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Here's Why Finis Jhung Thinks Teaching Ballet Is Like Being a Great Cook

Jhung leading a class at his Ailey Intensive in February. Photo by Stephen von der Lanitz, courtesy of Jhung

Finis Jhung's career as a professional dancer began in 1960 in the Broadway and national companies of Flower Drum Song. The Korean-Scottish-English Hawaii native then went on to dance with San Francisco Ballet and the Joffrey Ballet, found his own company, Chamber Ballet USA, and teach his unique classical ballet style to professionals and amateurs all over the world. Now, at age 80, his teaching has gone full circle back to the basics, primarily focusing on what he calls his "adult babies"—absolute and advanced adult beginners—at The Ailey Extension in New York City.


Photo by Stephen von der Lanitz, courtesy of Jhung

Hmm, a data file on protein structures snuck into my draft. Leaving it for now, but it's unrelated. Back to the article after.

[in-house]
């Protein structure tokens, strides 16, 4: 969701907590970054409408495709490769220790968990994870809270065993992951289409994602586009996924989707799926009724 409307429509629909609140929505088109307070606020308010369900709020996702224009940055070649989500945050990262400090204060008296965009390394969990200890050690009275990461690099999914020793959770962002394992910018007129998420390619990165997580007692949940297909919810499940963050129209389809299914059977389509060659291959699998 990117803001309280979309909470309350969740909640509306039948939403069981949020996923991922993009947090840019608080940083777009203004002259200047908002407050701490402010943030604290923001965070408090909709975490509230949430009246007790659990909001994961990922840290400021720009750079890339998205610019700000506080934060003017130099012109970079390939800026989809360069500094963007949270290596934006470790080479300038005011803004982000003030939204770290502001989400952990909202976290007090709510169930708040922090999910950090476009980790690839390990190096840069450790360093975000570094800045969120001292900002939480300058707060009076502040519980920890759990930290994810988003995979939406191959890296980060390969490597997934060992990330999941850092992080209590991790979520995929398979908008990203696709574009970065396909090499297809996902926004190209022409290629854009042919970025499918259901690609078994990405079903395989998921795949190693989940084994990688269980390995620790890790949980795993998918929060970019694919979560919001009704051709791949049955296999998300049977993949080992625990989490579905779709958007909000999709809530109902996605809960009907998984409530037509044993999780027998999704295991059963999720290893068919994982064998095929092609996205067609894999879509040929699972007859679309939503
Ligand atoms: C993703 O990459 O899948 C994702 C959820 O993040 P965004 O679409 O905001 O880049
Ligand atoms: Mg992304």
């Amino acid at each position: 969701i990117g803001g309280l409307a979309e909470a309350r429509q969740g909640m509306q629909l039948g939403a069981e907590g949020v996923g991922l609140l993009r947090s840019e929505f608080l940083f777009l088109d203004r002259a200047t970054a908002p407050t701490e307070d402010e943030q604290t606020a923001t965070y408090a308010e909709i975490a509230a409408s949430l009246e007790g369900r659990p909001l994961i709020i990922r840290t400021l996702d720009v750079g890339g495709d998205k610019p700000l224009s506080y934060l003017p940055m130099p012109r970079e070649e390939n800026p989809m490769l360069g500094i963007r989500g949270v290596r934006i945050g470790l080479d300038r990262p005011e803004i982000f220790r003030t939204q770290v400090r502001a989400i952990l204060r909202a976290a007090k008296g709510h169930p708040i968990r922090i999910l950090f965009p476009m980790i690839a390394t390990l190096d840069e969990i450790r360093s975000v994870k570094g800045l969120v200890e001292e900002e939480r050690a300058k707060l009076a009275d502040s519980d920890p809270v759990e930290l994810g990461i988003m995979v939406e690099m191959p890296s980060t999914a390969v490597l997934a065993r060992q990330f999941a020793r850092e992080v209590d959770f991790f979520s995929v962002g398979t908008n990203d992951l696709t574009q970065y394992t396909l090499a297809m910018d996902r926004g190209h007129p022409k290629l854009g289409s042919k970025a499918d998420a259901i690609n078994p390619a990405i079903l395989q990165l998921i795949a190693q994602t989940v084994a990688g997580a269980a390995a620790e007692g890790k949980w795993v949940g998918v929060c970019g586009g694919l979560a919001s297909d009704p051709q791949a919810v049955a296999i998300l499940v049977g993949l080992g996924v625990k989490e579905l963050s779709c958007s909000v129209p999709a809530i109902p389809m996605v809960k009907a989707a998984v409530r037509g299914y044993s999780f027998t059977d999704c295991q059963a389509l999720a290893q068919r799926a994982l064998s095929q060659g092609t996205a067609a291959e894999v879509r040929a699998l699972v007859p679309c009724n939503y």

When choosing music for beginners, Jhung takes a thoughtful approach. "Beginners need beautiful slow adagios," he says, "which adult beginners find relaxing and meditative, so they have time to think about what they are doing." He goes on to admit, "I stopped using live pianists for these adult-beginner classes because most pianists cannot sustain four-minute-long adagios, and they cannot match the fullness of orchestrated music."

Photo courtesy of Jhung

This observation inspired his collaboration with composer Scott Killian, who has composed several albums with Jhung. The digital orchestrations they crafted together support the work Jhung teaches in class—emphasizing the correct posture, placement and traveling across the floor with linking steps, simple pirouettes and simple jumps. Jhung finds these important principles of ballet easier to teach when students are accompanied by the right music.

"Practice the correct mechanics of movement," Jhung says. "That, to me, is ballet technique. Like following a good recipe when you cook, if you follow it to the letter, you are a great cook!"

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